From the Indians who welcomed the pilgrims And to the buffalo who once ruled the plains Like the vultures circling beneath the dark clouds Looking for the rain Looking for the rain
Just like the cities staggered on the coastline Living in a nation that just can’t stand much more Like the forest buried beneath the highway Never had a chance to grow Never had a chance to grow And now it’s winter Winter in America
Yes and all of the healers have been killed Or sent away, yeah But the people know, the people know It’s winter Winter in America
And ain’t nobody fighting ‘Cause nobody knows what to save Save your soul, Lord knows From Winter in America
The Constitution A noble piece of paper With free society Struggled but it died in vain And now Democracy is ragtime on the corner Hoping for some rain Looks like it’s hoping Hoping for some rain
And I see the robins Perched in barren treetops Watching last-ditch racists marching across the floor But just like the peace sign that vanished in our dreams Never had a chance to grow Never had a chance to grow
And now it’s winter It’s winter in America And all of the healers have been killed Or been betrayed Yeah, but the people know, people know It’s winter, Lord knows It’s winter in America
And ain’t nobody fighting ‘Cause nobody knows what to save Save your souls From Winter in America And now it’s winter Winter in America
And all of the healers done been killed or sent away Yeah, and the people know, people know It’s winter Winter in America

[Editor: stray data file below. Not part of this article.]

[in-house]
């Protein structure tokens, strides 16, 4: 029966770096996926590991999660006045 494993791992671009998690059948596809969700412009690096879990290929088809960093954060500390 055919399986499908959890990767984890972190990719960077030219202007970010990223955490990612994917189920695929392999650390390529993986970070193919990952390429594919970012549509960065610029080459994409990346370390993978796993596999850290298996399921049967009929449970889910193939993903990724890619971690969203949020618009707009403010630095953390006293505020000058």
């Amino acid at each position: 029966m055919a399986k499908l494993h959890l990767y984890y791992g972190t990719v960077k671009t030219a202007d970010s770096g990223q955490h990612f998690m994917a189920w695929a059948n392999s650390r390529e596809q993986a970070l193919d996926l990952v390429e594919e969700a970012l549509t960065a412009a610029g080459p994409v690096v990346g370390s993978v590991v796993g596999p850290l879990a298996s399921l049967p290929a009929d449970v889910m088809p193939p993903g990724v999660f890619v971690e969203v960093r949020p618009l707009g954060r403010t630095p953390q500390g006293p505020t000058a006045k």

And ain’t nobody fighting ‘Cause nobody knows what to save And ain’t nobody fighting Cause nobody knows, nobody knows And ain’t nobody fighting ‘Cause nobody knows what to save
The most popular post on my blog, year after year (and now decade after decade), is a 2005 piece on baby names: Unpopular Baby Names: Avoiding the Jacobs, Emilys and Madisons. We used the techniques listed to aid in our attempt to give our own kids classic names that wouldn’t be overused among their peers. The 2015 numbers are out from the Social Security Administration. How did we do? The charts below shows the respective rankings from 2015 to the year they were born.
The names of our two “babies” — Gregory, 5, and Laura, 4, are both less popular now than they were the year we named them. Yea! They’re both in the low 300s – viable names but far from overused.